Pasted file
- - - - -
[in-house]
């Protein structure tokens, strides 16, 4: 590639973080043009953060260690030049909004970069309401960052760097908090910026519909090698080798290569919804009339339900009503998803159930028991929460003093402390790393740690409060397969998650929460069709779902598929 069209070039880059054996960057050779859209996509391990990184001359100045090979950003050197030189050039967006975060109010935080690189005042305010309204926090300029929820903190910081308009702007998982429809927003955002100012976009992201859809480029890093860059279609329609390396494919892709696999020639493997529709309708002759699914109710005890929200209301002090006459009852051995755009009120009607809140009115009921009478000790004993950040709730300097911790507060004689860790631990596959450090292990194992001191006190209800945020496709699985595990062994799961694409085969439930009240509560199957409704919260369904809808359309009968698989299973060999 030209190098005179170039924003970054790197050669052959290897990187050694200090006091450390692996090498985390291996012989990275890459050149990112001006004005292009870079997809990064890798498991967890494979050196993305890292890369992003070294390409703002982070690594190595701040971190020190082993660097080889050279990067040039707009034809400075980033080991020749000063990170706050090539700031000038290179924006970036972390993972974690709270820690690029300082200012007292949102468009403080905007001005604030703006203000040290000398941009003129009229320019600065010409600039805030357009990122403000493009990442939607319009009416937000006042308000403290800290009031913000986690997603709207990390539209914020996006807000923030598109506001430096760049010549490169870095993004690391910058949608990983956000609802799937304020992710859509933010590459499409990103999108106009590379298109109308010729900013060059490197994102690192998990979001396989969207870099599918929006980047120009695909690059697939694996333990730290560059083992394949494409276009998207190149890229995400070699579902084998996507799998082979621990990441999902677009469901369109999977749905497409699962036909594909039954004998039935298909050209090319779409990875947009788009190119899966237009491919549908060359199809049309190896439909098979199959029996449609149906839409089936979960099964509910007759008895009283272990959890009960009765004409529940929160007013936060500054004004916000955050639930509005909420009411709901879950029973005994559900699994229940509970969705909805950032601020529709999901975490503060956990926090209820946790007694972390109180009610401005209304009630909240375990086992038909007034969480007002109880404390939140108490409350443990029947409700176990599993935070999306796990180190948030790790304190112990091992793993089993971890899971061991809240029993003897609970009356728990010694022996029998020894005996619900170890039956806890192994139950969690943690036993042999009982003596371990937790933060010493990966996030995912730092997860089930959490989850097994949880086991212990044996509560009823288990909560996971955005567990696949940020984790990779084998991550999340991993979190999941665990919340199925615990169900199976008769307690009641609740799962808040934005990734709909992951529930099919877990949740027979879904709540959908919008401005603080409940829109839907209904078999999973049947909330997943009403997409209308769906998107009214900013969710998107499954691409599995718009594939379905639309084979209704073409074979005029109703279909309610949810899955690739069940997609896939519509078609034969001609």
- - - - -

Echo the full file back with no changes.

[in-house]
């Protein structure tokens, strides 16, 4: 590639973080043009953060260690030049909004970069309401960052760097908090910026519909090698080798290569919804009339339900009503998803159930028991929460003093402390790393740690409060397969998650929460069709779902598929 069209070039880059054996960057050779859209996509391990990184001359100045090979950003050197030189050039967006975060109010935080690189005042305010309204926090300029929820903190910081308009702007998982429809927003955002100012976009992201859809480029890093860059279609329609390396494919892709696999020639493997529709309708002759699914109710005890929200209301002090006459009852051995755009009120009607809140009115009921009478000790004993950040709730300097911790507060004689860790631990596959450090292990194992001191006190209800945020496709699985595990062994799961694409085969439930009240509560199957409704919260369904809808359309009968698989299973060999 030209190098005179170039924003970054790197050669052959290897990187050694200090006091450390692996090498985390291996012989990275890459050149990112001006004005292009870079997809990064890798498991967890494979050196993305890292890369992003070294390409703002982070690594190595701040971190020190082993660097080889050279990067040039707009034809400075980033080991020749000063990170706050090539700031000038290179924006970036972390993972974690709270820690690029300082200012007292949102468009403080905007001005604030703006203000040290000398941009003129009229320019600065010409600039805030357009990122403000493009990442939607319009009416937000006042308000403290800290009031913000986690997603709207990390539209914020996006807000923030598109506001430096760049010549490169870095993004690391910058949608990983956000609802799937304020992710859509933010590459499409990103999108106009590379298109109308010729900013060059490197994102690192998990979001396989969207870099599918929006980047120009695909690059697939694996333990730290560059083992394949494409276009998207190149890229995400070699579902084998996507799998082979621990990441999902677009469901369109999977749905497409699962036909594909039954004998039935298909050209090319779409990875947009788009190119899966237009491919549908060359199809049309190896439909098979199959029996449609149906839409089936979960099964509910007759008895009283272990959890009960009765004409529940929160007013936060500054004004916000955050639930509005909420009411709901879950029973005994559900699994229940509970969705909805950032601020529709999901975490503060956990926090209820946790007694972390109180009610401005209304009630909240375990086992038909007034969480007002109880404390939140108490409350443990029947409700176990599993935070999306796990180190948030790790304190112990091992793993089993971890899971061991809240029993003897609970009356728990010694022996029998020894005996619900170890039956806890192994139950969690943690036993042999009982003596371990937790933060010493990966996030995912730092997860089930959490989850097994949880086991212990044996509560009823288990909560996971955005567990696949940020984790990779084998991550999340991993979190999941665990919340199925615990169900199976008769307690009641609740799962808040934005990734709909992951529930099919877990949740027979879904709540959908919008401005603080409940829109839907209904078999999973049947909330997943009403997409209308769906998107009214900013969710998107499954691409599995718009594939379905639309084979209704073409074979005029109703279909309610949810899955690739069940997609896939519509078609034969001609």